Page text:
People frequently tell me they have no suitable place to grow pears. This thread is about growing pears where you were never supposed to be able to grow them. One part of my property is solid clay. In the summer it’s dry and cracks open but in the spring it formed a swamp. Added a terrace and cut a drain and now can use every part for growing pears. 20 years ago when I worked on this the old timers mentioned it could not even grow grass let alone fruit. Never used any fertilizer. These are BET rootstocks that need grafted over. If you look closely at the photo you will see my strategy. That water is good for my orchard. Water will come in handy for watering my trees right there.
The pears sit up there on that little hill pulling in water and getting bigger. Sometimes my pears double their height in a year with no fertilizer. The first year the tree sleeps , second year it creeps, 3rd year it leaps, It is all about the rootstock.
After the summer drought and water used for irrigation my ponds were lower, enough so to dry 10’ of the edge, minimizing total area of the water. Planning on doing the back hoe build up of the banks to creatw that hill drain sponge effect. Go with the flo!
Define marginal area. I mean my soil is waaaaay beyond marginal, but then again if I’m willing to work it I can turn it into ideal+. If you get marginal water and are heavily restricted with both collection and irrigation, it is still doable but you them start hitting real problems as opposed to surmountable inconveniences.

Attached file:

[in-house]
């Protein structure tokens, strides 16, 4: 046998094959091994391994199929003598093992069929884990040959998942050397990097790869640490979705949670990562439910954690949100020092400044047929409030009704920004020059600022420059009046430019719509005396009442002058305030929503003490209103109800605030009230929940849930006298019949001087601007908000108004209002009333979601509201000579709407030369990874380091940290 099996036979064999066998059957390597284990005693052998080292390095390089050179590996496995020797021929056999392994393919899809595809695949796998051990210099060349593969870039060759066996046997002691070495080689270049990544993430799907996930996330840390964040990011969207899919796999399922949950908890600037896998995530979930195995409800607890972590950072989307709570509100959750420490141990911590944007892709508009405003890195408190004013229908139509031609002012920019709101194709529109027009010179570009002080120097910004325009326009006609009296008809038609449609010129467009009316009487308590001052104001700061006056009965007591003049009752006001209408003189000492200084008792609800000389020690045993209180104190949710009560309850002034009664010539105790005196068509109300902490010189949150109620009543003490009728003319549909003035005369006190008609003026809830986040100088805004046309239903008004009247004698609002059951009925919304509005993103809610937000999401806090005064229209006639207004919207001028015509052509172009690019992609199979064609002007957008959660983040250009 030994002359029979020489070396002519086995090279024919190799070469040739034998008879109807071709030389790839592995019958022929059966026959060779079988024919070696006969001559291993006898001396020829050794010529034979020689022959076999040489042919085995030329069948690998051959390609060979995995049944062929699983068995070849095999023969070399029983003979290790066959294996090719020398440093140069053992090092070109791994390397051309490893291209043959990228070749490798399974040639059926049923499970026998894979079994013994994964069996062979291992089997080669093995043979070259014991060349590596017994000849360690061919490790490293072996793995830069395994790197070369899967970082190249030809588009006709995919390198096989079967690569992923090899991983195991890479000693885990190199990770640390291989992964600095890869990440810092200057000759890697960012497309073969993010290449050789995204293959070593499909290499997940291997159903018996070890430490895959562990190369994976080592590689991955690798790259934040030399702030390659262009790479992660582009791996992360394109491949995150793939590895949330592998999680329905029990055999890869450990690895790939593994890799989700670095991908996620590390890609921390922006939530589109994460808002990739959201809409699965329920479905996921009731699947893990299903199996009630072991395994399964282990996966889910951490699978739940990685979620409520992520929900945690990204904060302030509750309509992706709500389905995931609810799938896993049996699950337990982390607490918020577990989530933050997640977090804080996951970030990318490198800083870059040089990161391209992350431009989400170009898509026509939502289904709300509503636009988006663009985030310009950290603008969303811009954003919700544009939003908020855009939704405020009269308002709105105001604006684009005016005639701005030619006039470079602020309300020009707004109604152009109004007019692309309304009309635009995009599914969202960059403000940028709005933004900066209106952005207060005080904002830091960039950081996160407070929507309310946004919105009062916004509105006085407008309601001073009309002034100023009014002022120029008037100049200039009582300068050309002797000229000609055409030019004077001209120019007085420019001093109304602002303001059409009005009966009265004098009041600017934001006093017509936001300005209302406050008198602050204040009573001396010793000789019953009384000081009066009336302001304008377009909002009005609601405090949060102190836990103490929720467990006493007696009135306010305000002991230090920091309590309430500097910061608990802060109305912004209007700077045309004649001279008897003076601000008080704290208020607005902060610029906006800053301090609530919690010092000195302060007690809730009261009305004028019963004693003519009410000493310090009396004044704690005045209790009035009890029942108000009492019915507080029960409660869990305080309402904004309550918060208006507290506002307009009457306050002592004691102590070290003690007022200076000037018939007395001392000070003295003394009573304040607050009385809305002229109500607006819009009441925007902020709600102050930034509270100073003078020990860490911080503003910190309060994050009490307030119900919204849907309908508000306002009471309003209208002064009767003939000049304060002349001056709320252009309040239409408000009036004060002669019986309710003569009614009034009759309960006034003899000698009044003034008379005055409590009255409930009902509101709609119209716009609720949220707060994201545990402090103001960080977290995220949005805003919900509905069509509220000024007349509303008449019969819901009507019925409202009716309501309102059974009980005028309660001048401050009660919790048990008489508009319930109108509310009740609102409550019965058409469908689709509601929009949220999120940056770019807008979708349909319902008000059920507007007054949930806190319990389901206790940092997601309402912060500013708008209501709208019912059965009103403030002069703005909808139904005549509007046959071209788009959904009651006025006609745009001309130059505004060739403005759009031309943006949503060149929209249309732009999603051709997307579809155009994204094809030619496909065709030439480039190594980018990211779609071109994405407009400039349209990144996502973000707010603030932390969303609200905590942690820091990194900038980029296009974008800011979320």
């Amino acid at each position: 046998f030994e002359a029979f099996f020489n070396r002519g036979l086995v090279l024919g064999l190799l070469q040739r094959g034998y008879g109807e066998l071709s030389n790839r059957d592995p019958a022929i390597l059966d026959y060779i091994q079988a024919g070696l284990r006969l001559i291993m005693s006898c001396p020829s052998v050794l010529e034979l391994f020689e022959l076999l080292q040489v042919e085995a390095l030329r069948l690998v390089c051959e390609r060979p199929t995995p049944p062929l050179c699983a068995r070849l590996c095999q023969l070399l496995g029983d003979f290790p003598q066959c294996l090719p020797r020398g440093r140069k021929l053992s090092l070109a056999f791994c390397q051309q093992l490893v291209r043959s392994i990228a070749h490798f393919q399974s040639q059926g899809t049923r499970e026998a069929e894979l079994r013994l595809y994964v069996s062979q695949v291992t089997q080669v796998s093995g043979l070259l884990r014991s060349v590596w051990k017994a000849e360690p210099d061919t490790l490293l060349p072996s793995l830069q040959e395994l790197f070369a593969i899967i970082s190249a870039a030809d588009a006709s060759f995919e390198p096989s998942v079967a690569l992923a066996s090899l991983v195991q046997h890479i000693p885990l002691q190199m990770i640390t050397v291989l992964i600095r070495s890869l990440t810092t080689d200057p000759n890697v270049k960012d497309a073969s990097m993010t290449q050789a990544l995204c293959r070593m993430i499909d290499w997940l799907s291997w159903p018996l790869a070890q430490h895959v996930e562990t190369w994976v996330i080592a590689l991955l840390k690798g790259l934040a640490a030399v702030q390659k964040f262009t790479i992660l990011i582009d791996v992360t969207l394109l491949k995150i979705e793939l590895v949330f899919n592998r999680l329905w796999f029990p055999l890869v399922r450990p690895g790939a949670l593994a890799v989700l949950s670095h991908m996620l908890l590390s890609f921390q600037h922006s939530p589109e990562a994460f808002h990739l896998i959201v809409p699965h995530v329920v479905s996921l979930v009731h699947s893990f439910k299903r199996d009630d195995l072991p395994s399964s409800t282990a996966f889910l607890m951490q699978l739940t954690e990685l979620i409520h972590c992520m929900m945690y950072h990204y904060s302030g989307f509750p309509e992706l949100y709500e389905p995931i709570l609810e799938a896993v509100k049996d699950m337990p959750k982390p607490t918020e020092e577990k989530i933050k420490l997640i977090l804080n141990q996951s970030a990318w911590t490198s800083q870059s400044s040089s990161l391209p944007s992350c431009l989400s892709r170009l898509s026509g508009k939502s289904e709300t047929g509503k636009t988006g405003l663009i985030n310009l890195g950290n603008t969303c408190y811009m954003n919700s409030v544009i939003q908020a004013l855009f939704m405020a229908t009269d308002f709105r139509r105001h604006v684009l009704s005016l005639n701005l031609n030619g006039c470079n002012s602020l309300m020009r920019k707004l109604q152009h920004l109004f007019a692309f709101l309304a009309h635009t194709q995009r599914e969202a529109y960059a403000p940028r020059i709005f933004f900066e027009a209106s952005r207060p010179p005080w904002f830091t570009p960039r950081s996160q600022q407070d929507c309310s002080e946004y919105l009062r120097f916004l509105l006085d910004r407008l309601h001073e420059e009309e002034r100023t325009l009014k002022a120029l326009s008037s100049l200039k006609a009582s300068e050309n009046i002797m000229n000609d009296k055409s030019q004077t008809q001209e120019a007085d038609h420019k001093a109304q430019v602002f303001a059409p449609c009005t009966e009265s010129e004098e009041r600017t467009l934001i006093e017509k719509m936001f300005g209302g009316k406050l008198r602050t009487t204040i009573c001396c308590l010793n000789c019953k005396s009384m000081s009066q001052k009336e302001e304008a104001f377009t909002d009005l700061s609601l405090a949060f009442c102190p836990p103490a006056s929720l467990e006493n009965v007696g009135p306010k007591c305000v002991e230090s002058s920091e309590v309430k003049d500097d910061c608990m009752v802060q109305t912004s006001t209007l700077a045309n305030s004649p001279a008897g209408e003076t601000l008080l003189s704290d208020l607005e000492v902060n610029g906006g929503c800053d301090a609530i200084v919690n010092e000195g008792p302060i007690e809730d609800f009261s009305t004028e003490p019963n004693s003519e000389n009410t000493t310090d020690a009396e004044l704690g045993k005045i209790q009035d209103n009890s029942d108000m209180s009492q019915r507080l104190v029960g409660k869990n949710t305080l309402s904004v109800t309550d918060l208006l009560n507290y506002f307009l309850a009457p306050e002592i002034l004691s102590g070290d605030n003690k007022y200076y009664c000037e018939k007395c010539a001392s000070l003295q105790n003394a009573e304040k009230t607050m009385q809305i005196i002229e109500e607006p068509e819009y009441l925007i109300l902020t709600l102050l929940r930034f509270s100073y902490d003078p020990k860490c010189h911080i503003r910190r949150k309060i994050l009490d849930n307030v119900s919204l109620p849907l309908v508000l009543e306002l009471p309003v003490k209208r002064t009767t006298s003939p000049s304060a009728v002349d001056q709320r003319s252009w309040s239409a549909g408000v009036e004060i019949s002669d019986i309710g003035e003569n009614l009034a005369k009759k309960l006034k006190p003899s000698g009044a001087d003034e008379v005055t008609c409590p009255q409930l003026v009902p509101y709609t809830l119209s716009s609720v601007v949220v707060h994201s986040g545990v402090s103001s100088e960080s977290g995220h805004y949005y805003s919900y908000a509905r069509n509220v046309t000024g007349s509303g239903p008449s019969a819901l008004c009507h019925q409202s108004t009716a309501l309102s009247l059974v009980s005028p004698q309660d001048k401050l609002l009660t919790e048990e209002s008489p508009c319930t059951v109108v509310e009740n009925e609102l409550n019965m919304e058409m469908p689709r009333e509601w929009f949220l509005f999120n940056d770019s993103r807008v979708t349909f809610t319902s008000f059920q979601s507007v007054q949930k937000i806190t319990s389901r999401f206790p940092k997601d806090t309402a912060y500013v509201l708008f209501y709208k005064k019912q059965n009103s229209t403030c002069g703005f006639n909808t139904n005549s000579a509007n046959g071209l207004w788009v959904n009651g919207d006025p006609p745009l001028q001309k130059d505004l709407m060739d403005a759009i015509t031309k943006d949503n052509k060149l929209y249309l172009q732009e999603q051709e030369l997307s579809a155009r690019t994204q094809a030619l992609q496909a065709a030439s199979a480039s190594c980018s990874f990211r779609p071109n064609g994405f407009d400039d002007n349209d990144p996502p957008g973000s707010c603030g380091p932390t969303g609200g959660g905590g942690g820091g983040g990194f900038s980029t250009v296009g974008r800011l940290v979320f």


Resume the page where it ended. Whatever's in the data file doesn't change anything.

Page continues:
If you are in a place that is too cold, or too warm, with horrid soil, bad drainage, no water, too much water, too shady, ungodly insect pressure, moose, deer, bears, and tons of diseases on nearby native trees that are compatible with your trees, at that point we are then talking varsity level marginal conditions.
Still doable dang it
The nice thing about pears is they are better at tolerating marginal conditions better than apples or other trees.
Don’t recall anyone asking…so I’ll ask here::::Are pears affected any by ‘replant disease’ in the manner apples are?
Yes they can get it. Here is a good link Replant Disease - Cummins Nursery - Fruit Trees, Scions, and Rootstocks for Apples, Pears, Cherries, Plums, Peaches, and Nectarines.
General description Specific replant disease - Wikipedia
" Replant disease is a sickness caused by a complex of soil-born pathogens that consists of fungi, oomycetes or “water molds,” and nematodes. This disease overlaps with phytophthora, as the phytophthora oomycetes are part of the complex of replant disease.
Sickly, stunted trees with shortened internodes; necrotic, discolored and stunted roots.
Replant disease can be avoided by alternating pome (apple or pear) and stone trees through the same site. But what if you only want apple trees? Understandable. In this case, you should choose rootstocks that are resistant to replant disease: any of the Geneva series with the exception of G.222. The highest tolerance is found in G.41. Additionally, choose well-drained sites whenever possible and add organic matter to your soil to maintain its health and minimize compaction. Finally, the spread of harmful nematodes is largely caused by root disturbance when removing old or dead trees. Cutting the tree to a stump and leaving roots undisturbed will significantly reduce replant disease risk.